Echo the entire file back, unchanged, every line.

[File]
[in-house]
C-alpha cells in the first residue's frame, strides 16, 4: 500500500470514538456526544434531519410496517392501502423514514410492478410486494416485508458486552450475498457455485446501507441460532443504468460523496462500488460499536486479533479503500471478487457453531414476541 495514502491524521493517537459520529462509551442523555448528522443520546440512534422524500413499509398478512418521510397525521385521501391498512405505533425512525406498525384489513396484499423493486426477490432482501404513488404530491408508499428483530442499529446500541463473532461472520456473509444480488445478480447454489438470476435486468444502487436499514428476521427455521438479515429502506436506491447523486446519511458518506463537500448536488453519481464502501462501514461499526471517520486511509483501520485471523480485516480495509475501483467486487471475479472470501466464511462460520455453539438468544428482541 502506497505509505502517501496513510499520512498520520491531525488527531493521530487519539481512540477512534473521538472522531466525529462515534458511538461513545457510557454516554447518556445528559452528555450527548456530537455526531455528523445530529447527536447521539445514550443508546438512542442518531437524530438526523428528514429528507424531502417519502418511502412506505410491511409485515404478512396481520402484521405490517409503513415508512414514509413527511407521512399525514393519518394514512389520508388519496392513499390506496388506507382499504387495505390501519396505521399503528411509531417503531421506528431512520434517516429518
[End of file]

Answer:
[in-house]
C-alpha cells in the first residue's frame, strides 16, 4: 500500500470514538456526544434531519410496517392501502423514514410492478410486494416485508458486552450475498457455485446501507441460532443504468460523496462500488460499536486479533479503500471478487457453531414476541 495514502491524521493517537459520529462509551442523555448528522443520546440512534422524500413499509398478512418521510397525521385521501391498512405505533425512525406498525384489513396484499423493486426477490432482501404513488404530491408508499428483530442499529446500541463473532461472520456473509444480488445478480447454489438470476435486468444502487436499514428476521427455521438479515429502506436506491447523486446519511458518506463537500448536488453519481464502501462501514461499526471517520486511509483501520485471523480485516480495509475501483467486487471475479472470501466464511462460520455453539438468544428482541 502506497505509505502517501496513510499520512498520520491531525488527531493521530487519539481512540477512534473521538472522531466525529462515534458511538461513545457510557454516554447518556445528559452528555450527548456530537455526531455528523445530529447527536447521539445514550443508546438512542442518531437524530438526523428528514429528507424531502417519502418511502412506505410491511409485515404478512396481520402484521405490517409503513415508512414514509413527511407521512399525514393519518394514512389520508388519496392513499390506496388506507382499504387495505390501519396505521399503528411509531417503531421506528431512520434517516429518